The resistance four star General James Cartwright experienced with the simple introduction of a "blog" into the infrastructure of a military bureaucracy to encourage faster communication between the ranks started my thinking about other events where the influence of bureaucracy might have played an even more crucial roles such as the Vietnam War. You know, if you keep beating the search engines with the same nut in slightly different ways you eventually will hit the jackpot and pop open a surprise that exceeds all expectations.

My surprise was the discovery of Robert W. Komer, President Johnson's point man in Vietnam, who in 1972 wrote "Bureaucracy Does Its Thing: Institutional Constraints on U.S.-GVN Performance in Vietnam"

Rand Report:

Kromer's book is a sad but wiser look at the impact of institutional factors on the U.S./GVN response in Vietnam. An atypical conflict being handled by institutions designed for other purposes but reluctant to get involved as well. Komer highlights such constraints as "institutional inertia — the inherent reluctance of organizations to change operational methods except slowly and incrementally — influenced not only the decisions made but what was actually done in the field. These constraints lead to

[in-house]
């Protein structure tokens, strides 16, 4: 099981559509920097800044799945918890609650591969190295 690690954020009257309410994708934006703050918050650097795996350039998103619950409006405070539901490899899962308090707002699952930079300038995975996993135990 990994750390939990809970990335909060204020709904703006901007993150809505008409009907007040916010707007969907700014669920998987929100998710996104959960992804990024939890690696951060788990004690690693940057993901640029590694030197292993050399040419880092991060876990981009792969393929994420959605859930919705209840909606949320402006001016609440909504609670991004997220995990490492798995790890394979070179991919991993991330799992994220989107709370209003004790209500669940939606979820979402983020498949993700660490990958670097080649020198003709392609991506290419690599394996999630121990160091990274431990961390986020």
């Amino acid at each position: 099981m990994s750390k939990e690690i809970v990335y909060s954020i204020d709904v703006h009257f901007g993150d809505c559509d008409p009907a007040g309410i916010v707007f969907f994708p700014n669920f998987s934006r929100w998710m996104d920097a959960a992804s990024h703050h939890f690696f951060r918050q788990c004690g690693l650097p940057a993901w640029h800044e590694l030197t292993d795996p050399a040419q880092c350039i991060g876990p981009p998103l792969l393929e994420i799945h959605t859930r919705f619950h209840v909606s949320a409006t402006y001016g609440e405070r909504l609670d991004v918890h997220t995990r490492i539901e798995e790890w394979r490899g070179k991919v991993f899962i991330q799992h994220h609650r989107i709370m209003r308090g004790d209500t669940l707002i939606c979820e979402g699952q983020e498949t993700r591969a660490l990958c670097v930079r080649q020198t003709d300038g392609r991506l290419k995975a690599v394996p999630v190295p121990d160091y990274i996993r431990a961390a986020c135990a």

1. an overly militarized response;
  2. diffusion of authority and fragmentation of command;
  3. hesitation to change the traditional relationship of civilian to military leadership
  4. agency reluctance to violate the conventional lines dividing responsibilities.

FM 3.24 makes a lot more sense to me now that the context for clear and hold is placed in historical view. All the ideas that are now being bandied about like so much confetti were known and realized then---even before Tet. However, it was only after Tet that Pacification, clear and hold was taken seriously enough to implement and funded. But by that that time the clock was ticking off the final fourth quarter and we will never know if the program had been installed and supported in the first years would have worked. Kromers analysis is a must read as context for FM 3.24. You'll get a much better understanding of the ideas if you read Kromer first. To me the read was an astonishing been there, done that, here's why it worked, here's why it failed.
A heartbreaking work in view of all our losses and a deeper appreciation of how much work and energy it takes to reverse course on an Iceberg or a bureaucracy.

Sunday, July 15, 2007

Case Against Haditha Marine Falls Apart